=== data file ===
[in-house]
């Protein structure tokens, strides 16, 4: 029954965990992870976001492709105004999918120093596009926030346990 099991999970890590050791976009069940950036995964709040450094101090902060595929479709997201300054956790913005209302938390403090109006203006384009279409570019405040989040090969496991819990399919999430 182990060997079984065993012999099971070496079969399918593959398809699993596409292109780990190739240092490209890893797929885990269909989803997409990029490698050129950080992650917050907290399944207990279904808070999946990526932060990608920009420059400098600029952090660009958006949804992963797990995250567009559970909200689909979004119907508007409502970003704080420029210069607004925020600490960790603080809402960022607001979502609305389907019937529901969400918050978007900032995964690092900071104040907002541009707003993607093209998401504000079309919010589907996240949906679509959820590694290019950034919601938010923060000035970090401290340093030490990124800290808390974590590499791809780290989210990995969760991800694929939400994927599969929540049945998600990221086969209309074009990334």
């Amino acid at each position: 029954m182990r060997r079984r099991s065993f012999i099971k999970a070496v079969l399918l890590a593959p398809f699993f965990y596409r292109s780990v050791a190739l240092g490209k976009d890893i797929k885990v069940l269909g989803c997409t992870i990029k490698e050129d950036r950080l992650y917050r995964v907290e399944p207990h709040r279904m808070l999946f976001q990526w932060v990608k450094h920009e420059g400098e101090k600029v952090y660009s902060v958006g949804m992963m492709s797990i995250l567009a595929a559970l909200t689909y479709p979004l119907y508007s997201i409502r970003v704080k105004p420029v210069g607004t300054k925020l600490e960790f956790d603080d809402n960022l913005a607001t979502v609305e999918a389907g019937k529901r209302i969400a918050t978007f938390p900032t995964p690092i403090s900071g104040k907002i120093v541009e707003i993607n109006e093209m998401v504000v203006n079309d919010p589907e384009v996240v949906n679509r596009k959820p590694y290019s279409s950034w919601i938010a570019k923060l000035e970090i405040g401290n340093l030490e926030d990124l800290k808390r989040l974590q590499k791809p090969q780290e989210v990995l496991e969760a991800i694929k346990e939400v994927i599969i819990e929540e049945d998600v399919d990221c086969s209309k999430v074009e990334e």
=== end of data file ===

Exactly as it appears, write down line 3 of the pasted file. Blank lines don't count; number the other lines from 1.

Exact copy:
């Amino acid at each position: 029954m182990r060997r079984r099991s065993f012999i099971k999970a070496v079969l399918l890590a593959p398809f699993f965990y596409r292109s780990v050791a190739l240092g490209k976009d890893i797929k885990v069940l269909g989803c997409t992870i990029k490698e050129d950036r950080l992650y917050r995964v907290e399944p207990h709040r279904m808070l999946f976001q990526w932060v990608k450094h920009e420059g400098e101090k600029v952090y660009s902060v958006g949804m992963m492709s797990i995250l567009a595929a559970l909200t689909y479709p979004l119907y508007s997201i409502r970003v704080k105004p420029v210069g607004t300054k925020l600490e960790f956790d603080d809402n960022l913005a607001t979502v609305e999918a389907g019937k529901r209302i969400a918050t978007f938390p900032t995964p690092i403090s900071g104040k907002i120093v541009e707003i993607n109006e093209m998401v504000v203006n079309d919010p589907e384009v996240v949906n679509r596009k959820p590694y290019s279409s950034w919601i938010a570019k923060l000035e970090i405040g401290n340093l030490e926030d990124l800290k808390r989040l974590q590499k791809p090969q780290e989210v990995l496991e969760a991800i694929k346990e939400v994927i599969i819990e929540e049945d998600v399919d990221c086969s209309k999430v074009e990334e």